Facing History and Ourselves Cleveland is proud to be a community partner for The City Club of Cleveland’s event, Of Civil Wrongs and Rights, on November 10th. The event is a wonderful opportunity to showcase our organization’s values and our commitment to other groups doing similar work.The event will be a great example of the effort to deconstruct historical events as a method of engaging with the past, in order to develop lessons for the present.
Facing History and Ourselves is a nonprofit international educational and professional development organization. Our mission is to engage students of diverse backgrounds in an examination of racism, prejudice, and antisemitism in order to promote the development of a more humane and informed citizenry. Facing History and Ourselves fights for justice and democracy through education, combatting bigotry, and prejudice by encouraging young people to act as upstanders—people who take action against injustice and better their communities. We use historical and contemporary events as teaching moments to help students identify racism, religious intolerance, and prejudice. We challenge youth to make personal connections between the past and their own present in order to develop empathy and understanding. We believe that we can break down “us” vs. “them” mentalities by fostering thoughtful, reflective dialogue among students and teachers of all diverse backgrounds so they can embrace differences and make positive choices in their lives.
As part of our work, we encourage schools, teachers, and students to re-engage with moments of tension in American history. By examining historical events through new and diverse lenses, we believe that students will gain critical thinking skills, empathy and tolerance, civic responsibility, and the belief they can make a difference in the world. It is essential to teach about historical wrongdoings so our students stand up for justice in the future.
Karen Korematsu’s planned presentation is an example of how lessons from the past can help us work toward a better future. Her work as a civil rights advocate, public speaker and public educator, has helped to extend her own father’s work advocating for civil liberties for all communities. Korematsu’s talk will center on the internment of over 120,000 Japanese Americans in the United States during the Second World War. President Franklin Roosevelt’s Executive Order 9066 granted the U.S. military the power to ban tens of thousands of American citizens of Japanese ancestry from areas deemed critical to domestic security. The military utilized the power bestowed upon it and banned “all persons of Japanese ancestry, both alien and non-alien” from areas stretching from Washington State to southern Arizona, placing them in internment camps for the duration of the war.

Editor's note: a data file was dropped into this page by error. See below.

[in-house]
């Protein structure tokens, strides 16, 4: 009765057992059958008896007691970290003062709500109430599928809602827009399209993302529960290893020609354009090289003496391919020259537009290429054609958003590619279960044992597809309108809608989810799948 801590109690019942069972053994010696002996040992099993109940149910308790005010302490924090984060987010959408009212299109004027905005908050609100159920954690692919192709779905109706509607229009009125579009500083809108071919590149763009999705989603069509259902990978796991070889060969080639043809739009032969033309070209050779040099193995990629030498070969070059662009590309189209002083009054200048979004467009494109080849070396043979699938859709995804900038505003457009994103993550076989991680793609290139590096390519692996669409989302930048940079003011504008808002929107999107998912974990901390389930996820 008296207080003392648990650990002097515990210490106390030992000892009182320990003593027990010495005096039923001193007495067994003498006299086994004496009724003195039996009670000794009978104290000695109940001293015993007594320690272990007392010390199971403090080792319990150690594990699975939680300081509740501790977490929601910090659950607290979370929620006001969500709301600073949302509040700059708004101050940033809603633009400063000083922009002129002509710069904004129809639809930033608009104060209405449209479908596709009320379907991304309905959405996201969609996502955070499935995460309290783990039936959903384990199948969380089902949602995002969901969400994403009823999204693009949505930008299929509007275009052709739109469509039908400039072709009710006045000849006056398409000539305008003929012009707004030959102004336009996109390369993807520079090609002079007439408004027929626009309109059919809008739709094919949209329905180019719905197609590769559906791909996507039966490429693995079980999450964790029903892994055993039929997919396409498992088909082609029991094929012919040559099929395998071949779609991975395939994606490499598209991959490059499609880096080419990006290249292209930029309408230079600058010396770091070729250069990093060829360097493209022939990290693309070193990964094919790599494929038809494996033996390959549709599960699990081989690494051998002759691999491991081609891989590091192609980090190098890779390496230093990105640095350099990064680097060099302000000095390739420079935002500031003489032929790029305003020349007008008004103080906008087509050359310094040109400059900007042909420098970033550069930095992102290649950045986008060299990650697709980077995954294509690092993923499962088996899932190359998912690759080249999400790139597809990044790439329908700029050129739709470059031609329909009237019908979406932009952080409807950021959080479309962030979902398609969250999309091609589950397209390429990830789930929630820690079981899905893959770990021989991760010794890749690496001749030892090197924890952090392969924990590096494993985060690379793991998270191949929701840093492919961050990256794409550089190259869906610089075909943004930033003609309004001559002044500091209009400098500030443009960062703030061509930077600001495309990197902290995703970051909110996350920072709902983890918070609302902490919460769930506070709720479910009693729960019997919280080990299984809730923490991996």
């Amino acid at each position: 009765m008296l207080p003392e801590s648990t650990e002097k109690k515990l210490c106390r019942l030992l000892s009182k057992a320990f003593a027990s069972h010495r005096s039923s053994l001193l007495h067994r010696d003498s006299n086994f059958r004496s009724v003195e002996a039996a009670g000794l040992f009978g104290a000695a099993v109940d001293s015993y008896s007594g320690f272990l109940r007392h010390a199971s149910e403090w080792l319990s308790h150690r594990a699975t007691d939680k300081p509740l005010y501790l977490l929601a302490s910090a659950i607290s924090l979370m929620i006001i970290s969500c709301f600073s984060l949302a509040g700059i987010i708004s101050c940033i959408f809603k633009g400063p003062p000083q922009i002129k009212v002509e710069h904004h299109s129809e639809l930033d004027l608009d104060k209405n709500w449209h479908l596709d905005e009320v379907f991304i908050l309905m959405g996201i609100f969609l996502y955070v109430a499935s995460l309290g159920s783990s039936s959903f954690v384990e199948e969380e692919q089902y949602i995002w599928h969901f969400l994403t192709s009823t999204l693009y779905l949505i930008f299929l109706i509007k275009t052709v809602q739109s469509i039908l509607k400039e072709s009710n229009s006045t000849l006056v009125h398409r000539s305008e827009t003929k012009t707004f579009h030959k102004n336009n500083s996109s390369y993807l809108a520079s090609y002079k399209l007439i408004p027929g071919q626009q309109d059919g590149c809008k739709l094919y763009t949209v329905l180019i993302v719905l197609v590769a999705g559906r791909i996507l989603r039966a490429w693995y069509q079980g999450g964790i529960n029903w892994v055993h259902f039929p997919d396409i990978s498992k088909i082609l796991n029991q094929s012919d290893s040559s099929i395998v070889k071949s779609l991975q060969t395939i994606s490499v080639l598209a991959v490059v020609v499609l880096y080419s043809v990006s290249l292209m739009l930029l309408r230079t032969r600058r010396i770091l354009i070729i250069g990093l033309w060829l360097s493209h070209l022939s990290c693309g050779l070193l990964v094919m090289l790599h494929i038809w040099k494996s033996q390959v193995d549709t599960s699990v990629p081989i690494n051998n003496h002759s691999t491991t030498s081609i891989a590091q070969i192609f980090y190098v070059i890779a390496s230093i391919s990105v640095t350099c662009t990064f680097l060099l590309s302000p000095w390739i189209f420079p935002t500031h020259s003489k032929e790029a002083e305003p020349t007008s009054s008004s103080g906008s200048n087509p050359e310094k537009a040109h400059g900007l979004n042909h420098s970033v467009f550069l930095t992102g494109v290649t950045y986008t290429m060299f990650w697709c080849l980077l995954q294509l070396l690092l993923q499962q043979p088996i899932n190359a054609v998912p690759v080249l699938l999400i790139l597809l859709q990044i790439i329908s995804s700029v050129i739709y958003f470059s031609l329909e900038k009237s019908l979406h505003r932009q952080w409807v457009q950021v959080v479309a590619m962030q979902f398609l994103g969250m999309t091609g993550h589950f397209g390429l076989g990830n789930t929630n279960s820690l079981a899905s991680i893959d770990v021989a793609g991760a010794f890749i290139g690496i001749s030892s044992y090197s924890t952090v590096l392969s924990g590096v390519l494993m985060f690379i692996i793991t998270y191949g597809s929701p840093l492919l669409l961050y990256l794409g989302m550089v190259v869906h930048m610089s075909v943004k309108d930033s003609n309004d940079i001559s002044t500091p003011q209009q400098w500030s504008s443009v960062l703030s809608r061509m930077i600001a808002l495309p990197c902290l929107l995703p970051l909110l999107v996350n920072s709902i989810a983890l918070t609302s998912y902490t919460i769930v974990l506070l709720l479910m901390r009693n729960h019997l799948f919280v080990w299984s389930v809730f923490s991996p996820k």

Karen Korematsu’s father, Fred Korematsu, rose in defiance of the order and refused to leave his home in San Leandro, California. For this, he was duly convicted and his appeal reached the Supreme Court. Though the Court upheld Korematsu’s conviction, his defiance and his later work in helping to bring about the Civil Liberties Act of 1988 shows us how individuals who stand up for justice can make a significant difference. Today, we look to our past misdeeds to help us understand the work that must be done in the present to promote social justice and equity. Ms. Korematsu will speak about this dark moment in American history, one that the Commission on Wartime Relocation and Internment of Civilians now defines as being motivated “largely by racial prejudice, wartime hysteria, and a failure of political leadership.”
We hope that in learning about this historical wrongdoing, those who attend the event will think about the relevance of these issues today, as well as understand the importance of teaching and learning the multifaceted perspectives in the complex history of this nation.